The Manchester derby provided as much drama and talking points as we had all hoped for, culminating in a fairytale goal by Michael Owen. Craig Bellamy seemed to have stolen an unlikely point for City in the 90th minute, capitalising brilliantly on a lazy pass by Rio Ferdinand. As the four minutes of injury-time signalled by the fourth official came and went, it looked like the game was up for the Red Devils. But did they forget something? They are one of the biggest teams in the world, playing at home, and therefore history tells us that referees tend to confuse the laws of the game.
Michael Owen scored that fantastic, emotional winning goal, on 95.28, a full minute and a half after the game was supposed to have finished. But where did this time come from? In Law 7 of the FIFA rule book, it says that time should be added on for “substitutions,
There was one substitution in injury time, as Michael Carrick replaced Anderson, a process that as they were chasing the game, took around 20 seconds from start to finish, and this time should be added on to the four minutes, (not 30 seconds or one minute as per previous seasons). The rules do not say that time must be added on for goals, but if they were, then time could have been added on for Bellamy’s goal, scored incidentally just before injury time commenced. However, we can assume that this was not the case as another minute of injury time was not added on after Owen’s goal – therefore we are left to ponder why Martin Atkinson played one minute and a half extra injury time.
Manchester United deserved their victory, dominating the second half and showing City that there is a long way to go before they reach United’s level. However it is hard enough for the league to open up and be competitive for clubs outside of the top three, without referees adding to their difficulty. Manchester City can also point to another debatable decision in the same game, where Patrice Evra was felled by Shaun Wright-Phillips, and Tottenham will be angry that at Stamford Bridge a good penalty shout at 1-0 was turned down, when Robbie Keane was brought down by Riccardo Carvalho. Would any of these three decisions have been made if the game was away from the home of the “Big” club?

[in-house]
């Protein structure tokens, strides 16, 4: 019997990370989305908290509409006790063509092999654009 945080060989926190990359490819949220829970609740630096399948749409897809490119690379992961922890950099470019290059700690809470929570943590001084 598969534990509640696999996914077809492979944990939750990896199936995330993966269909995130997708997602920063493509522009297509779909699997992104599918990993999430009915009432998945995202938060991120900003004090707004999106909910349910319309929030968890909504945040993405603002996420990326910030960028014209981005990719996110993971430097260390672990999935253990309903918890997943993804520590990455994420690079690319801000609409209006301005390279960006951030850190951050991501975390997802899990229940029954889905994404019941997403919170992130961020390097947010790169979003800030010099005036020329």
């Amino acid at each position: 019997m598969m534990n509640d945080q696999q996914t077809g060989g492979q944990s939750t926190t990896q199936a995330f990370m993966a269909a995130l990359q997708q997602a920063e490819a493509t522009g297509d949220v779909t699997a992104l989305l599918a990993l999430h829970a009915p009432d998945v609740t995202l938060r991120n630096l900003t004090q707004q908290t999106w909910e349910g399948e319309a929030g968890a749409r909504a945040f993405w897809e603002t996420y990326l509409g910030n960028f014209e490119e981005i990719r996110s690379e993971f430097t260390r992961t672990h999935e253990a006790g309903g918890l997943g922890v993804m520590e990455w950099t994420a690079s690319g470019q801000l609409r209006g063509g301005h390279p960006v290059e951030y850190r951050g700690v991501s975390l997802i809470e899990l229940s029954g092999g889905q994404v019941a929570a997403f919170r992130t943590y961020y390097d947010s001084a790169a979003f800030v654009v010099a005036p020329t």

It seems that these kind of decisions in favour of the bigger clubs is something that is very difficult, if not impossible to eradicate. It is something that we see in other countries, even to a greater extent, like Juventus in a pre-Calciopoli Serie A. But it does provide further difficulties for teams like Manchester City and Tottenham who are leading the chasing pack, and keeping to the simpler rules like time added on would be one area where the “Big Club” factor should not play any part.